Saba Imtiaz is the author of No Team of Angels: Murder, Violence, and Land in Pakistan's Largest City: Karachi
Dr. Sharif Fayez was the first Minister of Higher Education in the post-Taliban Afghanistan. He received his MA and PhD from universities in the United States and taught at Kabul University. A Persian literature academic born in Herat province, his PhD dissertation, widely published, proved Rumi’s influence on the American poet Walt Whitman. He is the founder of the American University of Afghanistan. He lives in Kabul.
Sharif Fazez is the author of An Undesirable Element: An Afghan Memoir
Matt is currently the Director of Communications at the American University of Afghanistan, a position he has held for three and a half years. Previously, he worked as a writer and researcher at the Woodrow Wilson Center for International Scholars in Washington, DC for the book Rock The Casbah: Rage and Rebellion Across the Muslim World by Robin Wright, which won an Overseas Press Club award for Best Non-Fiction Title in 2012, as well as at Georgetown University’s Center for Contemporary Arab Studies. His work has been featured in The Atlantic, Foreign Policy Magazine, the Wall St. Journal, The Christian Science Monitor, and The Chronicle of Higher Education. He speaks Dari, and has lived and traveled across the Middle East, Central Asia, and Africa, including Syria, Lebanon, Iraq, Iran, Afghanistan, and Mali. He holds a BA from Boston University. He is also the Co-Founder of the Syria Research and Evaluation Organization and head coach of the Afghan National Rowing Team.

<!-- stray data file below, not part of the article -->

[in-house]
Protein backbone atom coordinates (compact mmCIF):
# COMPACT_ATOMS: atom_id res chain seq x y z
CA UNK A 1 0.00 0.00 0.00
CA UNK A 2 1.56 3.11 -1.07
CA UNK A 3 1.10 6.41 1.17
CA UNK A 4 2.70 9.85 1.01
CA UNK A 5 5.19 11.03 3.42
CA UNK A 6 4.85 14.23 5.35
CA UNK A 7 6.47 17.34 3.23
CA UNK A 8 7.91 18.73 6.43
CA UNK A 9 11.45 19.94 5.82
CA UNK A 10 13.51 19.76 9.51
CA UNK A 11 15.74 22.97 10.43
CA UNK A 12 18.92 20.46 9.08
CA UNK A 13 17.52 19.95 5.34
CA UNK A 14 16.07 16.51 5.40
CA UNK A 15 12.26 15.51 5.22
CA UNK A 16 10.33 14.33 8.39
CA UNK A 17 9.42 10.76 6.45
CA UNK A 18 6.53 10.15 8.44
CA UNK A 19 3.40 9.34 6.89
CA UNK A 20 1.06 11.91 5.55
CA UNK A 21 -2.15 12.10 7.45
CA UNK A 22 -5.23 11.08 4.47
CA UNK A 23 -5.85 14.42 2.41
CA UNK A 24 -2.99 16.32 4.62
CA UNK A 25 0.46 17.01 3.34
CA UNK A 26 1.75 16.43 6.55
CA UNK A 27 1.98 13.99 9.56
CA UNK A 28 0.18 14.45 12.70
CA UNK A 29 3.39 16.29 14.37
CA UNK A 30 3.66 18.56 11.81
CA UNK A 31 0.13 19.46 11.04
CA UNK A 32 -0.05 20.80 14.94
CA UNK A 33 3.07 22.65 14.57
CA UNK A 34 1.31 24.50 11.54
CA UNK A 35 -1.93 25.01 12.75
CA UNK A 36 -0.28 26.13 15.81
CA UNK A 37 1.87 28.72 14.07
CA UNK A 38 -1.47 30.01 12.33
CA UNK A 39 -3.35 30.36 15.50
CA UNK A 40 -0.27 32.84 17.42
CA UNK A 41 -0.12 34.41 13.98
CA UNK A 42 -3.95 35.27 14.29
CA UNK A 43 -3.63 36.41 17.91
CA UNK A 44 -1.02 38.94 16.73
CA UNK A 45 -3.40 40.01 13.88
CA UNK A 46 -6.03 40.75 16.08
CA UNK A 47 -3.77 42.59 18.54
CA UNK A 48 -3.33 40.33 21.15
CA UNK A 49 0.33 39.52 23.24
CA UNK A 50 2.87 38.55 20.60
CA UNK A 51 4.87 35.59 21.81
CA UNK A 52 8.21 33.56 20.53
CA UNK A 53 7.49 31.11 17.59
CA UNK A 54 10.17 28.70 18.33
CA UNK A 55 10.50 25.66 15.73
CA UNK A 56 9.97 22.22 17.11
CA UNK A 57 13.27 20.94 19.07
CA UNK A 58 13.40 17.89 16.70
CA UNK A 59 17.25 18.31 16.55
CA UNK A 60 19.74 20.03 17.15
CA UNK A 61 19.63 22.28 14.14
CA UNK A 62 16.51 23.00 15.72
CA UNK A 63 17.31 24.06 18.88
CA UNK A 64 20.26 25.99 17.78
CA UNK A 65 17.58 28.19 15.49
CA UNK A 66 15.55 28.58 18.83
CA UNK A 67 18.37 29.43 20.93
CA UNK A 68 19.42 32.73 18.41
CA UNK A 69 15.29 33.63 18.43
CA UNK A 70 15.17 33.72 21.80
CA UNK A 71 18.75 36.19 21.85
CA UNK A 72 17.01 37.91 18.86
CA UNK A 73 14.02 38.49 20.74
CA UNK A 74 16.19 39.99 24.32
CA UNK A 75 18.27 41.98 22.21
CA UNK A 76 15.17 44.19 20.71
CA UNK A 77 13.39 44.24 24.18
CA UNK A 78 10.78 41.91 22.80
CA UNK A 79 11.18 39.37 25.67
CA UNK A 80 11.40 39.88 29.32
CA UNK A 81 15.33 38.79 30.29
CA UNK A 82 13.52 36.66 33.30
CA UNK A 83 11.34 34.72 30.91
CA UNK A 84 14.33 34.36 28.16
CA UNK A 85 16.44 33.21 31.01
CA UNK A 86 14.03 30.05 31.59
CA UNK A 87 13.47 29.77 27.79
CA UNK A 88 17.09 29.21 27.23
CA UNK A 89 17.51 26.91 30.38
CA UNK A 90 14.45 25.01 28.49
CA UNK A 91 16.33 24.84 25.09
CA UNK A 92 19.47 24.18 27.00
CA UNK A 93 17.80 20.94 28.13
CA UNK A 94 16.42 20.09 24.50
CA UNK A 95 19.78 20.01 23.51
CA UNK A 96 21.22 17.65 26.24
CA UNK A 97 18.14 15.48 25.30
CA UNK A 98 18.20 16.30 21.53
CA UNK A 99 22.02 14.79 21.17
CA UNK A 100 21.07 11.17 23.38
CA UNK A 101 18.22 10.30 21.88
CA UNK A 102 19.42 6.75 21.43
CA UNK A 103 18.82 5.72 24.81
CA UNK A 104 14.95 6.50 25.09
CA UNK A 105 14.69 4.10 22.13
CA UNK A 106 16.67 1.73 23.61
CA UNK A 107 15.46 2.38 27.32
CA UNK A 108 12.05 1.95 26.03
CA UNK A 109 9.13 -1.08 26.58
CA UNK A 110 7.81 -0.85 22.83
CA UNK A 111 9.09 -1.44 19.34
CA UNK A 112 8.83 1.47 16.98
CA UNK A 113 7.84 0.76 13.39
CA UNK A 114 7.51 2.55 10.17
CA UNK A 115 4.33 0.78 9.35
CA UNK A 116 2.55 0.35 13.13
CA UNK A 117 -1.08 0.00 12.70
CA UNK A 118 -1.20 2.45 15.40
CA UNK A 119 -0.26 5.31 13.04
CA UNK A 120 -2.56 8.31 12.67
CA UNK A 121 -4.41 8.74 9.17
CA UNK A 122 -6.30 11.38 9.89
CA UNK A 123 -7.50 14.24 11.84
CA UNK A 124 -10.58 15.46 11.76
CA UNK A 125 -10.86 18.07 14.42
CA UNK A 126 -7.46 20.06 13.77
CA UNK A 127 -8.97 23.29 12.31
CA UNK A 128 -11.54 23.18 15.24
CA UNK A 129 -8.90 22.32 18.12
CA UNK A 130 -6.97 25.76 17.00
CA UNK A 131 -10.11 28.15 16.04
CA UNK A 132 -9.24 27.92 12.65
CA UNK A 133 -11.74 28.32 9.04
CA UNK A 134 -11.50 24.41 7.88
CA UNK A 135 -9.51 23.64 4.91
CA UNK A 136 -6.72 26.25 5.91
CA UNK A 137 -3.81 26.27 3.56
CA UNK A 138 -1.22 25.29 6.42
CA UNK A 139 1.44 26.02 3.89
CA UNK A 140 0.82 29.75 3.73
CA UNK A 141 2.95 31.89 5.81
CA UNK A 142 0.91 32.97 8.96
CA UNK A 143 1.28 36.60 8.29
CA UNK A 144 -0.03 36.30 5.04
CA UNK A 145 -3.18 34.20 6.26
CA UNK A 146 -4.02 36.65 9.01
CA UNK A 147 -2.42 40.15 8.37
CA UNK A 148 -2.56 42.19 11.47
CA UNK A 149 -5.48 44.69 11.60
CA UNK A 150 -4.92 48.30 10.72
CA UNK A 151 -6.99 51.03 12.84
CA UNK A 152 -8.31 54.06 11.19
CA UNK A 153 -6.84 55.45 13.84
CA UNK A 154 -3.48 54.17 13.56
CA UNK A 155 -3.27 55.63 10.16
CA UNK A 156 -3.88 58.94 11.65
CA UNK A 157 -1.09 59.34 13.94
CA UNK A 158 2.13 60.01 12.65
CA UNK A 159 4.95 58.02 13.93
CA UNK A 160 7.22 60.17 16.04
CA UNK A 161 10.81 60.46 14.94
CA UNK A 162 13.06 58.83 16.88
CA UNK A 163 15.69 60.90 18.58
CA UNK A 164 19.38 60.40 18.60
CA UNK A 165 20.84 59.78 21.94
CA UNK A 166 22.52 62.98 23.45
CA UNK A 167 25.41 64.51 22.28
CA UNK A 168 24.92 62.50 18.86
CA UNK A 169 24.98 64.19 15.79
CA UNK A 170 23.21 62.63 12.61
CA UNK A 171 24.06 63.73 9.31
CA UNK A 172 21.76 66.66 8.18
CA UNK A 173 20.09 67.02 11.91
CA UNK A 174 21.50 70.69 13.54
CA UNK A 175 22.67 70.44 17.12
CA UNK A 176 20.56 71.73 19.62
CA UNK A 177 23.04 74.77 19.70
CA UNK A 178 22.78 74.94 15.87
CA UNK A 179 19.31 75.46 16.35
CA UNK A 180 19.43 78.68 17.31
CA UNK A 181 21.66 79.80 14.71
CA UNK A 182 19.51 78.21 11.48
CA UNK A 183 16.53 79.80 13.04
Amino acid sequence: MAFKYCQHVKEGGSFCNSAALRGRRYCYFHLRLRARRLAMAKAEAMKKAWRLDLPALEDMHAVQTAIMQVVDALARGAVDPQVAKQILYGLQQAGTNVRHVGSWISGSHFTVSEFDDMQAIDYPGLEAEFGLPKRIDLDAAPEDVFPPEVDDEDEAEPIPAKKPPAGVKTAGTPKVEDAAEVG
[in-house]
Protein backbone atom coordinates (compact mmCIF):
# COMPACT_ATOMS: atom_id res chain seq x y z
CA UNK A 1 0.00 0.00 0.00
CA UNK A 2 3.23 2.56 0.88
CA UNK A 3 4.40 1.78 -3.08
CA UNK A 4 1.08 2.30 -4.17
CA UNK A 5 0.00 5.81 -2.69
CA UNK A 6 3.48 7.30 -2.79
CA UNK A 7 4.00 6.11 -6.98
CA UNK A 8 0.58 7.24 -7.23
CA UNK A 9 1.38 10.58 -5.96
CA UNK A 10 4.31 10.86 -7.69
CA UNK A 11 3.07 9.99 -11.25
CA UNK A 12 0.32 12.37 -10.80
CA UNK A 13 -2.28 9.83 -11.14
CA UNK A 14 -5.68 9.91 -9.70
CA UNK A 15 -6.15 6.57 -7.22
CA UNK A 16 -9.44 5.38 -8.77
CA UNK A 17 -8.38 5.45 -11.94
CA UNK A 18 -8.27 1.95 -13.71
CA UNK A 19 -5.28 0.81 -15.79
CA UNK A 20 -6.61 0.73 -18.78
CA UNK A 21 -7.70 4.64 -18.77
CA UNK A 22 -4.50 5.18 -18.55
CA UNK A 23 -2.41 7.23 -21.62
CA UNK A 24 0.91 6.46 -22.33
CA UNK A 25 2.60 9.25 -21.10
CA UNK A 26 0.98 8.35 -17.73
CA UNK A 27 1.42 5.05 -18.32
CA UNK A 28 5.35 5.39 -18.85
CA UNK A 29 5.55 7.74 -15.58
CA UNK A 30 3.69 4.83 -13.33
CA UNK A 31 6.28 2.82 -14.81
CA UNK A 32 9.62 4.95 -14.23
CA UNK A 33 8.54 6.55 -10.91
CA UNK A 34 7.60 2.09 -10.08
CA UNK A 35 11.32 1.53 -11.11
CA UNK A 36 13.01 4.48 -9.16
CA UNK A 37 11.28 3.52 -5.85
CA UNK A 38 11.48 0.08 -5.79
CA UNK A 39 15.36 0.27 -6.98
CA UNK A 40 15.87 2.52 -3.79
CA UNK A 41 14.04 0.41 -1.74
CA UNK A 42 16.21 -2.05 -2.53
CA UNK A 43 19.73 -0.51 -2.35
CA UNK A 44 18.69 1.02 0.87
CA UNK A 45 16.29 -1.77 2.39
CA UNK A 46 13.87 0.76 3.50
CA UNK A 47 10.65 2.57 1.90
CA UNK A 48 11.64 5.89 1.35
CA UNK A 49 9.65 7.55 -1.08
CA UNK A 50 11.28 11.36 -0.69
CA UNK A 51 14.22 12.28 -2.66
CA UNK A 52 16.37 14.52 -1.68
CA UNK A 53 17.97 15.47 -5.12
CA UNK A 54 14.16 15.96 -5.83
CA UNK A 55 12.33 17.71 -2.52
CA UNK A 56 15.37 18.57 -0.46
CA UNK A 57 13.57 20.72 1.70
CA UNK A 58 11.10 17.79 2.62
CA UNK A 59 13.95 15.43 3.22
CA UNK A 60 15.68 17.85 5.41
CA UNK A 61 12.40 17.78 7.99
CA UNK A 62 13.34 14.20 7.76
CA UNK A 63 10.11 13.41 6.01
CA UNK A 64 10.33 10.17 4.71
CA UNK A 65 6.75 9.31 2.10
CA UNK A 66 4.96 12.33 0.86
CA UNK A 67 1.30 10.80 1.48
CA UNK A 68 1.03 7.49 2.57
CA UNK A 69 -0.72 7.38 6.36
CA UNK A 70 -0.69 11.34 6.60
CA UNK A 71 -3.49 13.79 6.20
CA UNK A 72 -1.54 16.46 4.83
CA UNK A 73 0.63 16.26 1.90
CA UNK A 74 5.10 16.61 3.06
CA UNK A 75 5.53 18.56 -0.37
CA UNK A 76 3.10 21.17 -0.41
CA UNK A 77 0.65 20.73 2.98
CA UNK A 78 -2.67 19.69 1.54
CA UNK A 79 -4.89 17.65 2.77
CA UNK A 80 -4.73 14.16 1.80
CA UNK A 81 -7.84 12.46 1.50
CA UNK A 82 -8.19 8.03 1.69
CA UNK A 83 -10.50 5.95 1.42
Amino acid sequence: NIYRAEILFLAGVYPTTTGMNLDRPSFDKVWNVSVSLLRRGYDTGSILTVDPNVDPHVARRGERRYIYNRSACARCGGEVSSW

Trevithick is the editor of An Undesirable Element: An Afghan Memoir
Michael Semple is currently Visiting Professor at the Institute for Study of Conflict Transformation, Queen's University, Belfast and a Director of conflict-focused NGO, Talk for Peace. Michael has practised and written on humanitarian assistance and conflict resolution. During the period 1988 to 2008 he worked in Pakistan and Afghanistan for international NGOs, the United Nations and the European Union. He was a member of the United Nations political team which helped implement the 2001 Bonn Accords and as Deputy to the European Union Special Representative for Afghanistan 2004-08 participated in the follow-up to those accords. Throughout his career Michael has sought to be a reflective practitioner. Since 2008 he has worked as a scholar and adviser on conflict transformation, with particular focus on the Afghan conflict. He has directly advised key policy makers concerning the conflict in Afghanistan, particularly with regards to political engagement with the Taliban. Michael has researched and published extensively on Islamist militant movements, with a focus on the Afghan Taliban.
Yameema Mitha is a writer and editor on social issues. She has worked as a journalist during the turbulent Zia years in Pakistan, as country representative for Oxfam in Pakistan, and as Principal of Mazmon-i-Shauq, a unique bilingual school in Pakistan, committed to developing an indigenous system of education fostering peace in South Asia, and she maintains a strong interest in education. She has written on women in the informal labour force in Pakistan, on women and Islamic law in Pakistan, and on religious minorities in Pakistan. She has an abiding interest in the classical arts of the Indian subcontinent, specially music, has lectured on Indian cinema, acted in theatre in both Pakistan and Ireland, and lives between the two countries.